…As Sweden sink Canada to set up Germany FIFA WWC Clash***
Newcomers Mauritania were given an unpleasant welcome to their debut AFCON appearance as they lost to West African neighbours Mali 4-1 in their Group E game Monday night in Suez.
Mali now lead the group with three points, two more than Tunisia and Angola who played to a 1-1 draw earlier at the same venue, while Mauritania follow in that order with no point.
Mali Eagles were the better side from the start to the end, and capped a convincing performance with an important win that saw them move closer to the next round.
Abdoulaye Diaby and Moussa Marega each scored within a span of eight minutes, and Adama Noss Traore added a third just after the break.
Haven Al Ide scored from the penalty kick spot to give Mauritania a historic goal.
But Adama Traore added the fourth for Les Aigles to hand Les Mourabitoune defeat in their first ever AFCON match.
Boosted by their debut, Mauritania started the game in a speedy way but without threatening their opponents’ defence.
The game’s first chance came after five minutes when a miscommunication between Mali’s goalkeeper Djigui Diarra could have cost his team an own goal.
But the ball was cleared for a corner kick.
Mali’s first chance fell to Diaby whose shot from outside the area missed the goal by a slim margin after nine minutes.
Adams Traore tried to shoot from distance at the quarter hour mark but he saw his shot going wide.
Once again Diaby tried his luck from outside area and found the same fate after 22 minutes.
But Diaby was third time lucky after 38 minutes when his shot from outside the area left Mauritania goalkeeper Souleymane Diallo with no chance.
And just before the break, Mali were two up.
Diablo fouled Lassan Coulibaly inside the vital area leaving the referee with no option but to give Mali a penalty kick, from which Marega doubled the Eagles lead.
Meanwhile, Sweden’s Stina Blackstenius struck in the second half on Monday in Paris as they won 1-0 against Canada at the FIFA Women’s World Cup to set up a quarter-final against Germany.
But it was a day of misfortune for the North Americans, who missed a penalty kick in the Round of 16 Match.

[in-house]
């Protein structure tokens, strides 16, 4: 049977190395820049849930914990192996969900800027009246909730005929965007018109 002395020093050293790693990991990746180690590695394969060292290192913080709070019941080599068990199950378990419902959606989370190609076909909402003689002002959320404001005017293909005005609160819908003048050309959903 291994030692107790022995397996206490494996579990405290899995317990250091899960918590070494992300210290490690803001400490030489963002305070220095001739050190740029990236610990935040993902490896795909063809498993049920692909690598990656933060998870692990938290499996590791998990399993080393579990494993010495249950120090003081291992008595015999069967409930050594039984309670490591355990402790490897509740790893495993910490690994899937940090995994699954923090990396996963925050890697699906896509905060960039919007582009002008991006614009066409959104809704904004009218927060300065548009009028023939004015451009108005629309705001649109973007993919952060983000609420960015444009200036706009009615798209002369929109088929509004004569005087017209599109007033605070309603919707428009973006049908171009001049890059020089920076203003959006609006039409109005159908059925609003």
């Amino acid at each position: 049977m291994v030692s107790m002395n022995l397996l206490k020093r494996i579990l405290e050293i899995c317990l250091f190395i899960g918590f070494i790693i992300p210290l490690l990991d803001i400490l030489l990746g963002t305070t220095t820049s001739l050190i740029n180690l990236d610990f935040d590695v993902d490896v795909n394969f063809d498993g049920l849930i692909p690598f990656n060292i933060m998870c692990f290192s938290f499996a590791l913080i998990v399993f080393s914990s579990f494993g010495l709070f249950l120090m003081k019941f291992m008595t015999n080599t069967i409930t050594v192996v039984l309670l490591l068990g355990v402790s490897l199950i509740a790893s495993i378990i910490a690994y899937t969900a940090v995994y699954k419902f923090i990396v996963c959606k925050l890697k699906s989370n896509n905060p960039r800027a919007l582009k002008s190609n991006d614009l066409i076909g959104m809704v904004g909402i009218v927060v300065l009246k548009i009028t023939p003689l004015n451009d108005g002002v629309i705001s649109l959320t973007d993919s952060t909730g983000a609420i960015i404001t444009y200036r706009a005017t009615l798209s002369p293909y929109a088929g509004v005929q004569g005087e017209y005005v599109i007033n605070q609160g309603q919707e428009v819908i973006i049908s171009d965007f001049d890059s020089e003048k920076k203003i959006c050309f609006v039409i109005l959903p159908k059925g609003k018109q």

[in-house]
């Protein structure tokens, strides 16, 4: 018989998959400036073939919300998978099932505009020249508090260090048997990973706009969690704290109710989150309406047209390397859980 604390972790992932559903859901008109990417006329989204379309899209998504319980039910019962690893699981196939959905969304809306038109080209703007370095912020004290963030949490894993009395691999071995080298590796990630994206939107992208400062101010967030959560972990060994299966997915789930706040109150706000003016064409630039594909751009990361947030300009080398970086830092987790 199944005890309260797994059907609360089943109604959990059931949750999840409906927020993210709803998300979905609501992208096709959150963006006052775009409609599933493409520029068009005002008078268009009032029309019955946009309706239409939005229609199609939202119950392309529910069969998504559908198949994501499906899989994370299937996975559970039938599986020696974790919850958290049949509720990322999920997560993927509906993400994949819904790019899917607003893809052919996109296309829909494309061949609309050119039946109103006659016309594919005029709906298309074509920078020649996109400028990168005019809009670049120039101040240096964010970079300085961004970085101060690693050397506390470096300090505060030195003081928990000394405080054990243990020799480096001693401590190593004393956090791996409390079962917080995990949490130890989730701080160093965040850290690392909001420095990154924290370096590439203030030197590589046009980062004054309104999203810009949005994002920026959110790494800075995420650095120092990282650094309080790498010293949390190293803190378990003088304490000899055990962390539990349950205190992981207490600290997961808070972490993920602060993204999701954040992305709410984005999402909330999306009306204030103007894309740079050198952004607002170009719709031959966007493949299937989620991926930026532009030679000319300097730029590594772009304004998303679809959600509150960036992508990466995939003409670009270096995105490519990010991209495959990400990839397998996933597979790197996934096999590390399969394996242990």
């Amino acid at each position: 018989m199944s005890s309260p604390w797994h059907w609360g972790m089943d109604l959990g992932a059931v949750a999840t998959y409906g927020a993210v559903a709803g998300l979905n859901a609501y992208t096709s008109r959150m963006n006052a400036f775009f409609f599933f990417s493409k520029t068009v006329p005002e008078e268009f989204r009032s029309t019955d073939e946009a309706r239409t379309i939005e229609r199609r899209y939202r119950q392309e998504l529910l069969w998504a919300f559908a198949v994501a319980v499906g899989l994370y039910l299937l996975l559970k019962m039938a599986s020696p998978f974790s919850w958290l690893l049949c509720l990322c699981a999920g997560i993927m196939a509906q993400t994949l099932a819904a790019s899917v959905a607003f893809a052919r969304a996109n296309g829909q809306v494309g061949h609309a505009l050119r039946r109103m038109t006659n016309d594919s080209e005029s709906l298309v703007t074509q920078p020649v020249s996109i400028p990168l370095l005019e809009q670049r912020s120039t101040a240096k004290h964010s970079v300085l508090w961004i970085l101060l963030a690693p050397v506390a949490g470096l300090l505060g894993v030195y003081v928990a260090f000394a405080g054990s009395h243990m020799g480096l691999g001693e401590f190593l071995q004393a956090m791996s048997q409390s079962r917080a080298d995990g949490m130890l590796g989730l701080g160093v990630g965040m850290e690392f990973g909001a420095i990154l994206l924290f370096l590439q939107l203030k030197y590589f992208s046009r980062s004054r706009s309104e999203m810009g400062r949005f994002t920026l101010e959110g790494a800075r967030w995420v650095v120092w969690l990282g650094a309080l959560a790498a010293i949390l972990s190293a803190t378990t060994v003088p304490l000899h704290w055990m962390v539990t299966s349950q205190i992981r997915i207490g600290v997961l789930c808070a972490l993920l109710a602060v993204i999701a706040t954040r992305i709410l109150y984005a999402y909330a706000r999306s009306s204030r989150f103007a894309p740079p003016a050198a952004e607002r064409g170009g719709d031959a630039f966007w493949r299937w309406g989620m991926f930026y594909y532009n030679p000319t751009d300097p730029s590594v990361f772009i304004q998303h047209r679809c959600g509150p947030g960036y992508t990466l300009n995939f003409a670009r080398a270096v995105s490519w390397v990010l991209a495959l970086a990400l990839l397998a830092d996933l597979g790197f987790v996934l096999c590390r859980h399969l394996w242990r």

In sweltering conditions at the Parc des Princes, the two teams struggled to register any shots on target in the first half in spite of Canada dominating possession.
That all changed after the break when the Swedes stepped up a level and they were finally rewarded in the 55th minute when the Canadians lost possession of the ball in midfield.
Kosovare Asllani played an inch-perfect diagonal ball to striker Blackstenius, who prodded the ball past onrushing goalkeeper Stephanie Labbe.
It was her first goal of the tournament and it freed the Swedish team, which almost added a second with a thunderous drive from Fridolina Rolfo in the 61st minute.
Canada had a chance to get back into the game after 68 minutes, when they were awarded a penalty kick following a lengthy VAR review ruling that Asllani had handled the ball.
However, veteran Sweden goalkeeper Hedvig Lindahl dived to her right to tip Janine Beckie’s spot kick away.
“If they doubted I could make any penalty saves, that proved them wrong,” Lindahl told reporters. “I had to stretch fully and it worked. It was pure joy. We got a lot more energy because of that.”
The save appeared to suck the spirit out of the Canadians who struggled to create much beyond a few half chances.
Asslani almost scored for Sweden five minutes from time as she volleyed in from a corner kick, but her shot was cleared off the line.
It was the first time Canada had failed to score in a World Cup knockout match and coach Kenneth Heiner-Moller said his young squad would learn from the experience.
“We have a lot of players with a bright future. They didn’t get their chance, but it’s given them a thicker skin. The way we develop players is important. We have the third youngest squad. So, it’s looking bright,” he said.
Sweden will now face two-times champions Germany on Saturday in Rennes in a repeat of the 2003 final.
The Swedes have not beaten the Germans since 1995.